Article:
Teachers in Transition

Teachers in Transition - Episode 133 - The Slump Many Teachers Feel in October

October 14, 2021 Kitty Boitnott
Teachers in Transition
Teachers in Transition - Episode 133 - The Slump Many Teachers Feel in October
Show Notes Transcript

There is research to support that teachers go through a typical cycle every year. You can read about it and see a graphic of the cycle here:  https://www.washoeschools.net/cms/lib/NV01912265/Centricity/Domain/189/Program%20Information/Phases%20of%201st%20Yr%20Teaching%20Combined.pdf

In this episode, Kitty talks about this cycle and how it is becoming increasingly unsustainable.

If you decide you want to take advantage of Kitty's Birthday celebration by saving $100 on the DIY Jumpstart Your Job Search 2.0 Program, email Kitty at [email protected]


Kitty Boitnott:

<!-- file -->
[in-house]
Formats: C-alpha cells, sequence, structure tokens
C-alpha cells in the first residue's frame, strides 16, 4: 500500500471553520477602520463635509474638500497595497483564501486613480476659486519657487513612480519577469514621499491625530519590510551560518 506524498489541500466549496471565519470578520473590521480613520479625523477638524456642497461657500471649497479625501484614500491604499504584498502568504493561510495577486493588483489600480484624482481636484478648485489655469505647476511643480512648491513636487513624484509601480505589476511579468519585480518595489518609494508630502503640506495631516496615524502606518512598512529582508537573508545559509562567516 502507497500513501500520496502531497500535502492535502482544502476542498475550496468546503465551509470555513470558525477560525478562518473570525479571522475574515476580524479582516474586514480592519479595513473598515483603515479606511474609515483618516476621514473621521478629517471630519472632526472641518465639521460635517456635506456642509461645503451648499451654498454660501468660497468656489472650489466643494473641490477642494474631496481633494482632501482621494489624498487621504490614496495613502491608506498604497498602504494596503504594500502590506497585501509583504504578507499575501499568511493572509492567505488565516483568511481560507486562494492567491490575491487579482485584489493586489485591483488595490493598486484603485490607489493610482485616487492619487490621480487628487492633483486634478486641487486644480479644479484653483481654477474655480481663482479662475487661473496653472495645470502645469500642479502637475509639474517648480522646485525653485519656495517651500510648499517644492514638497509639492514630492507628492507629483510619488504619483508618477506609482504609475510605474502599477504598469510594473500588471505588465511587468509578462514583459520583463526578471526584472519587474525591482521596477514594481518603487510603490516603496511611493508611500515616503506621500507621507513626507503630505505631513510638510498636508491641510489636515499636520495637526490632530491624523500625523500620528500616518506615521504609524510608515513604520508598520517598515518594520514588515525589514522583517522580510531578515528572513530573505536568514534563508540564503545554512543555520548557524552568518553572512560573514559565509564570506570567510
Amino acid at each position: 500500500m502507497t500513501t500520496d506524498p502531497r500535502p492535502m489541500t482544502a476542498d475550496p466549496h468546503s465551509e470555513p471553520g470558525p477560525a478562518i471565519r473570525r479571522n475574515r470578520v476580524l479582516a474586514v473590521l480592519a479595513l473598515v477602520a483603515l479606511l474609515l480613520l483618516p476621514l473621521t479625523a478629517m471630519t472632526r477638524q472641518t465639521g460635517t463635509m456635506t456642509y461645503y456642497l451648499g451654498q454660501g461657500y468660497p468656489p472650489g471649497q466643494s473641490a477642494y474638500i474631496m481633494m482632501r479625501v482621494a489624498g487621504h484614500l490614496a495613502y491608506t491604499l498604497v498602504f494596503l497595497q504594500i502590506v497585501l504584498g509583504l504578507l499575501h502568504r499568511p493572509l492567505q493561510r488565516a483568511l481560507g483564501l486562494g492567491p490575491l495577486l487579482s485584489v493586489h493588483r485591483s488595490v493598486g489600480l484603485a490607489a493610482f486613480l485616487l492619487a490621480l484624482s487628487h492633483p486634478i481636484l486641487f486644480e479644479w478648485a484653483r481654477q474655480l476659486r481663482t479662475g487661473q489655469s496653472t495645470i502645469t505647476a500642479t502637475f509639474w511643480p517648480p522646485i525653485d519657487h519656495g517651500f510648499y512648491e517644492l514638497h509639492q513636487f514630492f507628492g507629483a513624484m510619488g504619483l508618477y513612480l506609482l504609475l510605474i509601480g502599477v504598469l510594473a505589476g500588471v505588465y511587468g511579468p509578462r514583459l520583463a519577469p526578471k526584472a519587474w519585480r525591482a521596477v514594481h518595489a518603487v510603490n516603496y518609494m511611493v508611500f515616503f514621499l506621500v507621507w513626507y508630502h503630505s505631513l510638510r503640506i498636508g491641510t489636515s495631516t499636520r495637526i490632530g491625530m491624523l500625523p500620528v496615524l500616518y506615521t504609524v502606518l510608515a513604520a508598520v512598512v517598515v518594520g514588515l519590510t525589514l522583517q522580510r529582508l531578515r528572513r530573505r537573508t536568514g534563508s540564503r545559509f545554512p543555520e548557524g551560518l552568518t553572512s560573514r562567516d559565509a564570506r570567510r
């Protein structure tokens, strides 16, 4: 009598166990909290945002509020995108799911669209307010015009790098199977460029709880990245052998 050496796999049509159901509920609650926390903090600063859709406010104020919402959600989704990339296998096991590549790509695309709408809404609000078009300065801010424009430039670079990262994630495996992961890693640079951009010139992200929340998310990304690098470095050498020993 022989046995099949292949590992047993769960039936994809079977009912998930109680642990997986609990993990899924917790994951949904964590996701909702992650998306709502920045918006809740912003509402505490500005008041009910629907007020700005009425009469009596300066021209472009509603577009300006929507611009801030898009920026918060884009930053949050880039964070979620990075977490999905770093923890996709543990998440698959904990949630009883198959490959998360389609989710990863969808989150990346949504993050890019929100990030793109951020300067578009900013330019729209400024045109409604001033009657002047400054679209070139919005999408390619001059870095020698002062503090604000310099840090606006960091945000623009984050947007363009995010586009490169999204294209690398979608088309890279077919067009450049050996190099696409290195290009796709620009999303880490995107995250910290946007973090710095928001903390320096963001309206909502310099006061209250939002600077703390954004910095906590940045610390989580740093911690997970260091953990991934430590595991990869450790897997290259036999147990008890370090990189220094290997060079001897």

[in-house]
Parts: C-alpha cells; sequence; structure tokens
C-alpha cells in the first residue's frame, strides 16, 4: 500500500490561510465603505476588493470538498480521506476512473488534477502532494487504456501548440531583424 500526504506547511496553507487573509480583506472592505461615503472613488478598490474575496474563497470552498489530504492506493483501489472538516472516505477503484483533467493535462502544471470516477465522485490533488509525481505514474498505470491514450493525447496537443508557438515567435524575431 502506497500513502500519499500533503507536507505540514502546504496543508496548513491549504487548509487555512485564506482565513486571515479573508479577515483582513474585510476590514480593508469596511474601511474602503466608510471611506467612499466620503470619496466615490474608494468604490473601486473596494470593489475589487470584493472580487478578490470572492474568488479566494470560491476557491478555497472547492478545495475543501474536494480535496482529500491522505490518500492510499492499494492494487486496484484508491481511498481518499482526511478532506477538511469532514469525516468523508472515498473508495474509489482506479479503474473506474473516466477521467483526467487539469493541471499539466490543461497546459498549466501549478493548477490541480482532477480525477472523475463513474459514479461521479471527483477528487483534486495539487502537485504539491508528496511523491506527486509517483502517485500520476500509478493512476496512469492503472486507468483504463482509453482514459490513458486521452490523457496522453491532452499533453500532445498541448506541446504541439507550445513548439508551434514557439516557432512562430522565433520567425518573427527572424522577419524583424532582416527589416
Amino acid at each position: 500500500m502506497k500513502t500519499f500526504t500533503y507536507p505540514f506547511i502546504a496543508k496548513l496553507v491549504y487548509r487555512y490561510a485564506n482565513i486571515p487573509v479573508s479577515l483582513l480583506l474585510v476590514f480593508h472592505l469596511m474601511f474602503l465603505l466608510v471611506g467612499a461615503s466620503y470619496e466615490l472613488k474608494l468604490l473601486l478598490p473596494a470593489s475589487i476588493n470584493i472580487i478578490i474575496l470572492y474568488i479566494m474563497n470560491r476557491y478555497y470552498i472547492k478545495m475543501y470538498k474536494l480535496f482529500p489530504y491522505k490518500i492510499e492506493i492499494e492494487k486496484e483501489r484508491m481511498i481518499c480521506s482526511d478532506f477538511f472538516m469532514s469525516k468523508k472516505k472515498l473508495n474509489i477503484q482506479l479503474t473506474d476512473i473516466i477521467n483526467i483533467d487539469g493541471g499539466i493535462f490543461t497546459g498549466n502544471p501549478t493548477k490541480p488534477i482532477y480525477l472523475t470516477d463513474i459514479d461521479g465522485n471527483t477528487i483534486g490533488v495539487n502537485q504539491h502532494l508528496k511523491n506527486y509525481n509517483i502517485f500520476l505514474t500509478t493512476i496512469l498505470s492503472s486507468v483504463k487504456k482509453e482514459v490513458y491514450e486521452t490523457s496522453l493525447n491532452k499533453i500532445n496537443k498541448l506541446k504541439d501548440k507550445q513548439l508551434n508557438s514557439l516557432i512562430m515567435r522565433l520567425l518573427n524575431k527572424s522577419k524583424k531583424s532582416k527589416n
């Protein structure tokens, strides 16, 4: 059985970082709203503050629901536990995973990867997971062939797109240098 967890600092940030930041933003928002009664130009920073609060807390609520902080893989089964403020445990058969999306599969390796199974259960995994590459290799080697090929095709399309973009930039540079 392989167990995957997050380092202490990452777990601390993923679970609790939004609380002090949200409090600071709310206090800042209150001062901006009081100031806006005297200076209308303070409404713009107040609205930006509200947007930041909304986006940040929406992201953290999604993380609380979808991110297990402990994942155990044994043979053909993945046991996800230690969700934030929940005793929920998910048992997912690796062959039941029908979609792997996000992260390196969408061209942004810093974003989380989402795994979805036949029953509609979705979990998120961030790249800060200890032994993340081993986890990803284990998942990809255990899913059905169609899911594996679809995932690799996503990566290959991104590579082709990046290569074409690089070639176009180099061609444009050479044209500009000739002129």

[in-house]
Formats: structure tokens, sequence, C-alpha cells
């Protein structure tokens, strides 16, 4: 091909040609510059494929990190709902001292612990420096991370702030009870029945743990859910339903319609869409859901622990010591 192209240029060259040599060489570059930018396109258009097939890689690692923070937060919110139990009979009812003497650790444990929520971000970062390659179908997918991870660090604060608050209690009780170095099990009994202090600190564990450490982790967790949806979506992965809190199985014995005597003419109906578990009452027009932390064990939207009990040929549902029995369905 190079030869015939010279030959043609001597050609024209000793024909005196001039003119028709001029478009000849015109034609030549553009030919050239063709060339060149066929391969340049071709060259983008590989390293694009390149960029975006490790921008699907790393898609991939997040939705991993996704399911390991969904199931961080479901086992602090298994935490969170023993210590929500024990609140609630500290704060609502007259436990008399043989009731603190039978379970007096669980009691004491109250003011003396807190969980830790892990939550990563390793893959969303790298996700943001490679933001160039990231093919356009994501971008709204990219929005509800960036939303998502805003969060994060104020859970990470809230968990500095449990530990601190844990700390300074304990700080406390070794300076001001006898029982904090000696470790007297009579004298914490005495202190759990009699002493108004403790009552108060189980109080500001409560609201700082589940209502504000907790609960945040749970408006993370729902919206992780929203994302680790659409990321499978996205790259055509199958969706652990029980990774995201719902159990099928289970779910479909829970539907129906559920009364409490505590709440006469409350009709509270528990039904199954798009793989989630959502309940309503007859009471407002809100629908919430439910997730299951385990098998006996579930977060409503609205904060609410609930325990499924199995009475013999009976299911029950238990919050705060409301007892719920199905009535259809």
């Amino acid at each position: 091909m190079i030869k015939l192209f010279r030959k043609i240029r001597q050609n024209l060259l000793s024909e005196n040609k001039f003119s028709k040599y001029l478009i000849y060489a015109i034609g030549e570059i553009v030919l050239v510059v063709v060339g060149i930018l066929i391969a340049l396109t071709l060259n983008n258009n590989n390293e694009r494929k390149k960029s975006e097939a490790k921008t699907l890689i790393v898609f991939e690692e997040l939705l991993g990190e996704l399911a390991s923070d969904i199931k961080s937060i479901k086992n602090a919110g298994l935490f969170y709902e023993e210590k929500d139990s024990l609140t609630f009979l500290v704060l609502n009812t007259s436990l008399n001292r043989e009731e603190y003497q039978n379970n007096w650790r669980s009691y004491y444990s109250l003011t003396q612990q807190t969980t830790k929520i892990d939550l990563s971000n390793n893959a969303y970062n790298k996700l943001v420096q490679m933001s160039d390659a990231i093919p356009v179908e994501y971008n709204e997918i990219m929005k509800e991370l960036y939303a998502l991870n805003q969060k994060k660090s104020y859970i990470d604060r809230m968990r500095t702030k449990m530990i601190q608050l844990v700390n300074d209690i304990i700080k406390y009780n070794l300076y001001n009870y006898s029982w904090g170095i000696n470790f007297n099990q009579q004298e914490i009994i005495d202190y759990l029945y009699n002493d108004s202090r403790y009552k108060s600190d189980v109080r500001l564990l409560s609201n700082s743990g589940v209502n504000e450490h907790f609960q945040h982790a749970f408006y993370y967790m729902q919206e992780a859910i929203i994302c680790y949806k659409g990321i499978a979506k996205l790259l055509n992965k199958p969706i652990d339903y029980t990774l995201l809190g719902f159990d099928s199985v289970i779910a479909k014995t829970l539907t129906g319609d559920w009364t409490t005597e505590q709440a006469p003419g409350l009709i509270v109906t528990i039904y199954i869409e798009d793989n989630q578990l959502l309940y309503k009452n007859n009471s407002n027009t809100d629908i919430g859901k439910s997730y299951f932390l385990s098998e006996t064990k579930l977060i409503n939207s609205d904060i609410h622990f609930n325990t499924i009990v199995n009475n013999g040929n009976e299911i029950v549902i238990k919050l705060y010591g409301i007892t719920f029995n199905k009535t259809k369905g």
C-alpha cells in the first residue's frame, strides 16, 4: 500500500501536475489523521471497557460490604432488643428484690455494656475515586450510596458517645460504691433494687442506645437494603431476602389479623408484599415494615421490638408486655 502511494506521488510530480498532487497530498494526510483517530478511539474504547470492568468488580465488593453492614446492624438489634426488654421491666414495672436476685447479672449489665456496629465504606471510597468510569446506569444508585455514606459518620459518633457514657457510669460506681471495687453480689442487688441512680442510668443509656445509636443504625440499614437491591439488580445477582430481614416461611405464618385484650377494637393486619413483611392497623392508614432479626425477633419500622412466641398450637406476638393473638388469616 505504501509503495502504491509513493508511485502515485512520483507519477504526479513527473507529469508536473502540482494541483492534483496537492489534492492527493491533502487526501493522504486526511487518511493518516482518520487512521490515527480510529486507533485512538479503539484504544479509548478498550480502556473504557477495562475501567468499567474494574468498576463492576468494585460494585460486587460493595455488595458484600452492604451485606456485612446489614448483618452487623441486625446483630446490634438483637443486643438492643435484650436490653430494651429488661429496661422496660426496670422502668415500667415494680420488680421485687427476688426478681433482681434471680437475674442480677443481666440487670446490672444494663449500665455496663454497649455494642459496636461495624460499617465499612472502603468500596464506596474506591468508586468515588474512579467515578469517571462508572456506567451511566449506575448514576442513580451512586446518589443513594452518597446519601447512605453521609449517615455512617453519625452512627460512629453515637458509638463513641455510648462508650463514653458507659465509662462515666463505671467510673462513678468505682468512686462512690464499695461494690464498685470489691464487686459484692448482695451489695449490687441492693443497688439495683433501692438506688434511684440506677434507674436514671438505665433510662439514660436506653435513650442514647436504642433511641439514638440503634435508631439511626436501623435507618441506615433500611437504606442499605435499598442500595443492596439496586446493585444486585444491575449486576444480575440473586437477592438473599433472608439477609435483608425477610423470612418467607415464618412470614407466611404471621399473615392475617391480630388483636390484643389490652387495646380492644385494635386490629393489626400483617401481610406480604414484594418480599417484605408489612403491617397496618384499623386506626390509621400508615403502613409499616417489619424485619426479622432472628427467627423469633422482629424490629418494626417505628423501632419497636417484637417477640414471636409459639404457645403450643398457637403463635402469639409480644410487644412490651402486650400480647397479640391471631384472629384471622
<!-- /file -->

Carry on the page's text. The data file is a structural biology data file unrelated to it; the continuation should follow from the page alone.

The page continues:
Are you a teacher who's feeling stressed out and overwhelmed? Do you worry that you're feeling symptoms of burnout or are you sure you've already gotten there? Have you started to dream of doing some other kind of job or perhaps pursuing a whole different career, but you don't know what else you're even qualified to do? You don't know how to start a job search. You just feel stuck. If that sounds like you, I promise you're not alone. My name is Kitty Boitnott. I'm a career transition and job search coach and I specialize in helping burnt-out teachers just like you deal not only with the stress and overwhelm of your day-to-day job, but to consider what other careers might be out there waiting for you. Join me for "Teachers in Transition." In some episodes, I'll be speaking to stress management techniques and how you can manage your stress on a day-to-day basis. In other episodes, I'll be talking about career transition. What tools do you need to be successful in a job search when you're moving from one career into a totally different track? These are questions that you need answers to and I can help you find those answers. My name is Kitty Boitnott. Welcome to "Teachers in Transition." Welcome back to episode 133 of teachers in transition the podcast and the YouTube channel. My name is Katie Boyd and I am the owner of Boitnott Coaching, LLC, and the founder of Teachers in Transition. I consider myself a heart-centered career transition and job search coach to burnt-out teachers who are ready to make a change in their career, but don't know how or where to start. And I'm also a certified stress management coach. So if you've listened to this podcast or seen this YouTube channel in the past, you know that I alternate topics one week , I address career transitions , strategies and techniques, and , um , alternating weeks. I speak to this issue of stress management for teachers this week. The topic is stress. And my question to you to start us off today is are you starting to feel the October slump yet? Maybe you don't know what I'm referring to. Although I suspect you probably did. I was doing a Q and a session , uh , on a Facebook live the other night. And I mentioned the October slump and everybody just sort of nodded along. Yeah. We'd know what you're talking about in case you're not aware. And especially if you're a first-year teacher, you may not be aware that research has been done about the cycle that especially first through fifth year teachers go through, but I think it's pertinent for everybody. And it's probably a good reminder that if you're starting to feel unhappy and a little overwhelmed with everything at work, it's normal. So the graph you have to visualize if you're on the podcast yet, but the gray and , and on the YouTube channel, because I don't have the chart with me, but there is a graph that shows how in the beginning of the school year in September or late August, whenever you start for everybody, especially those new teachers, there's a sense of excitement almost to the point of euphoria that you finally have the job that you were wanting. You are going to be teaching kids. You love working with children and you just can't wait to get started and everything is glowy and happy and exciting. And you're just full of joy and enthusiasm. And as that begins to wear off, it's kind of like falling in love, you know, either the first throes of falling in love. And you're just over the moon, happy every time you see your significant other, but eventually sooner or later, even in the best of relationships, that feeling starts to wear off a little bit in teaching in the, in the cycle that goes along with teaching by about mid-October so about where we are right now, there's this, she accused slump. This drop-off like almost falling off a cliff because by October, you know, the kids are over it. They're not on their best behavior necessarily. You're exhausted because you've been staying up late at night, working on plans and grading. You're spending all of your waking hours on the weekends, trying to catch up and get ready for next week. And there is an endless number of meetings to attend to. So you never have time to truly catch up or to feel like you've got everything handled. Well, there's always something yet left to do. And that can take off the shine of , of any experience, a feeling of overwhelm, a feeling of what, what have I done? What have I gotten myself into? And it happens to the best of us, and it even happens to the veteran teachers. So if you're a new teacher and you're feeling this way, don't beat up on yourself, it's normal. Then you began to feel a little bit of hope as you start to look forward to Thanksgiving break. There's a sense of , uh, you know, I can, I can make it for mantle Thanksgiving. It's only a few weeks I can do it. And you're looking forward to having four long days holidays, probably where this year you're going to get to travel perhaps to see loved ones that you haven't seen in a long time. So you start to build up a sense of anticipation, again, not so much around school, but just around the calendar, looking forward to, and then right on the heels of Thanksgiving, there's the Christmas break or the winter break, depending on what you call it. And if you're lucky, that's a couple of weeks off, right? And then you come back, it's a new year. It's a new day. You start out all fresh because it's a brand new year, happy, happy. And then by February, you're sort of back into the slump and then you start looking forward to spring break. Spring break is just around the corner in February. As bleak as February can be. Spring break is on its way. You look forward to that time off, and there may be some other days sprinkled here and there. I know a Monday off a Friday off, even if it's a work day, it kind of feels like a day off. You get past spring break. And then there's that slog from spring break to the end of the year, that is full of the pre-testing and the testing and the analyzing and the testing and the post-testing and testing, testing, testing. It is nuts the way we test these days. And then there's the end of school and there's summertime . And during the summer, now here's the cycle. Here's what happens. This is why so many teachers stay stuck teaching even after they've realized that, you know, teaching isn't really what I'm meant to be doing. I can't tell you how many people I've talked to have said. You know, I knew six years ago that teaching wasn't for me, but I just kept going. I knew, I knew the first year that I wasn't cut out to be a teacher, but I just, I kept going. And here's how that can happen because you have that summer break. Now I know not everybody takes a break. I mean, out of 33 years in the classroom, I probably worked 25 to 27 of them. I didn't work every summer, but I worked my stuff because I needed to supplement my income. I mean, I needed a summer job. So I very often did summer school. I was the librarian for summer school, many, many, many years. I transcribed the county teacher policy manual one year, turned it digital. That was my job. That was the only job that I was paid well for doing that. And I've, I mean, I've done, I've done work almost every year during the summer. So I'm well aware that not trying to broad brush that everybody who teaches gets all summer off. I know you don't on the other hand, it's a different routine. Even if you're working another job, it's a different pace, unless you're, unless you're teaching some school. And even that, you know, summer school has a little different flavor to it. And it's short term. So it's a little different from the regular school year, but let's just go with the traditional calendar. So you start out in September, all excited, thrilled to be there, fresh, fresh start. All of that. Kids are happy. You're happy. You're getting to know each other. And then by the middle of October, it's like, can't wait to get to Thanksgiving. And then can't wait to get to Christmas, come back again, full of these diazepam, because you've had a break. You feel better. It's a new year. And then by February, even with Valentine's to break the monotony is he still sort of feel that slump. And then you start looking forward to spring break, and then you get through the slog of all the testing, and then you can breathe finally, it's summer. And then you have the reprieve and you tend to forget over the summer weeks, how difficult the previous year was, or it's very likely that even though, you know, in your heart of hearts, that you should be making a change. You don't have time. You're still caught up in your school business, making plans, grading papers, doing all the stuff that goes along with teaching. Well, you don't have time to start a job search whom? I mean, who am I kidding that you've got time to initiate a successful job search, especially if you don't really know what you're doing, you don't know how to, you don't know how to start. Really. You can Google it, but you can also find lots of contradictory advice on Google. One , one coach will tell you one thing and one will tell you something else. Who do you believe? Who do you follow ? So you get so caught up in your day to day grind that you don't have time to plan ahead, even for the next year, much less thinking about the next five years. But I want to challenge you to start thinking about where do you want to be in five years now ? Some of you are going to say retired and that's okay. Retirement. It's good. I'm working from home. As , as I refer myself often as a semi retiree, I'm an entrepreneur. Yeah, but it's not all what I do. And some I retired. I get up when I want to come to the office. When I feel like it, I do the things that I feel like doing. And then that's kind of it for me, I'm not one of those hardcore driven entrepreneurs. He's out there trying to make a million dollars. That is not who I am. It's not what I'm about. It's not what I want. What I want to do is to help teachers who are out there, who are struggling, who have come to the realization or who are in the midst of coming to the realization that teaching is not all that it was cracked up to be when they went into it on the Q and a session. The other night we were talking about how in 20 years, how much the profession has changed. Now , if you're new, if you've only been teaching a year or five years, you don't even know what I'm talking about. What do you mean it's changed? Trust me, it's changed. There was a time, a long time ago when teaching was still fun. Not that there weren't problems, not that we didn't have struggles, but it was still fun because we felt like we had some autonomy. We were trusted to teach. We were trusted as professionals. You don't often feel trusted anymore. I suspect to do the job, right. You're told exactly what to do. You're micromanaged to the point of it's absolutely ridiculous and many cases, not every but lots of cases. So what do you do? Well, you can decide that you're just going to embrace it and go with the flow. That's one way to help some of the stress dissipate. I was just reminding myself this morning of Kelly McGonigal's theory about stress based on a study that individuals that were followed over the course of a number of years, two groups, one group that saw stress is harmful and hurtful and a bad thing. Something to be avoided at all costs. The other group saw stresses positive and something to embrace and something that helped them to grow and to , to become more resilient and healthy. And over the course of years, what , what this study showed is that the people who were fighting stress, who were fearful of stress, who were trying to avoid stress, they died sooner than the group that embraced the stress because that group embraced it and grew from it as opposed to fighting tooth and nail. So that reminded me that when you're on this roll kind of rollercoaster of the teaching cycle, the ups and the downs and the slumps and the highs highs. Then if you go with it sort of like going with the flow of a river in a canoe or kayak, if you go with it, instead of trying to fight it, you'll , you'll feel whole lot better . Find ways that work for you, that help you to manage it more proactively eliminate the things that you can eliminate that may lighten your burden, your light , new load a little bit. And the other thing that you can do is to choose that this isn't what you want anymore . And to make the decision that you're going to do something differently this year. And maybe if you want this to be your last year of teaching. Now it's already middle of October. Since the average job search lasts anywhere from four to nine months, now's the time to get started on a job search. If you want this to be your last year of teaching. And even then there's no guarantee that that will be the case, but if you don't start, you'll never be able to make the change. So in my birthday is this week. So in honor of my birthday, I have been offering a hundred dollars off of the, do it yourself, version of my jumpstart , your job search program. Now that program, the a hundred dollars savings will be going away at midnight on the 13th. And you won't be hearing this podcast or seeing this YouTube channel until after the 13th, but I'm going to offer to you if you're listening to this podcast, if you're watching this YouTube video and you would like to have an opportunity to purchase the, do it yourself, version of the jumpstart, your job search program, what I mean by do it yourself is you get all of the modules from my jumpstart, your job search program. There are 15 of them, the first three offer. How do you decide what it is that you want to do next in your career? The modules three or four through 12 are all about the mechanics of a successful job search, understanding the applicant tracking system, learning how you need to rebrand yourself when you're job hunting, learning how to write a resume that conveys what your worth is in the language of the job description that you're applying for, how to write a compelling cover letter, how to create a stellar LinkedIn profile. These are all necessary tools. And then beyond that, you need to understand the importance of networking, the importance of using other social media platforms. Besides LinkedIn, the , the , the interview. Let's not forget that you locked down the offer that you want in an interview. So you have to prepare properly for the interview and execute it . And then the remaining modules are all about the importance of rinse. Repeat, repeat, repeat, continuing to be patient and persistent and persevering and understanding that this is a process that takes time. But if you get started now and you learn what you need to know to be successful, then chances of you're finding something new, sooner than later, increase exponentially. If you keep putting it off, you may never get started and you'll stay stuck for however long. So if you're interested in that hundred dollars off on the do it yourself, version of the jump , start your job search. Email me at kitty Boitnott at Gmail. Tell me that you heard about the offer on the podcast or in the YouTube channel. And I will offer you the link to the a hundred dollars off. It's normally a $297 program for my birthday. I'm offering it for one ninety seven. It's a bargain. I promise you it's chocked full of information. That's up-to-date about the proper way to approach a job search and how to create a strategy and how to use the tools that you need it . Teaching is becoming so stressful based on what I'm hearing from my clients and people that I talk to on a day-to-day basis. It feels like it's becoming unsustainable. I don't know if that's true or not, but that's how it feels to me. So figure out what you need to do for yourself to manage your stress. And if you're interested in the do it yourself, version of the Jumpstart Your Job Search Program, email me. I'll be happy to share the link with you. And that's it for this week. Hope you have a wonderful week and I'll see you next week. So there you have it, an episode of "Teachers in Transition." I hope you enjoyed the information and I hope you'll plan to come back. Please subscribe to "Teachers in Transition" so that you can be alerted of future episodes. And let me know if you have any questions or topics that you would like me to specifically cover in a future episode. I'm more than happy to help with individual questions as well. So email me at [email protected] If you are interested in finding a new career or just enjoying your life more, this is the place to start. I'm Kitty Boitnott and this is "Teachers in Transition."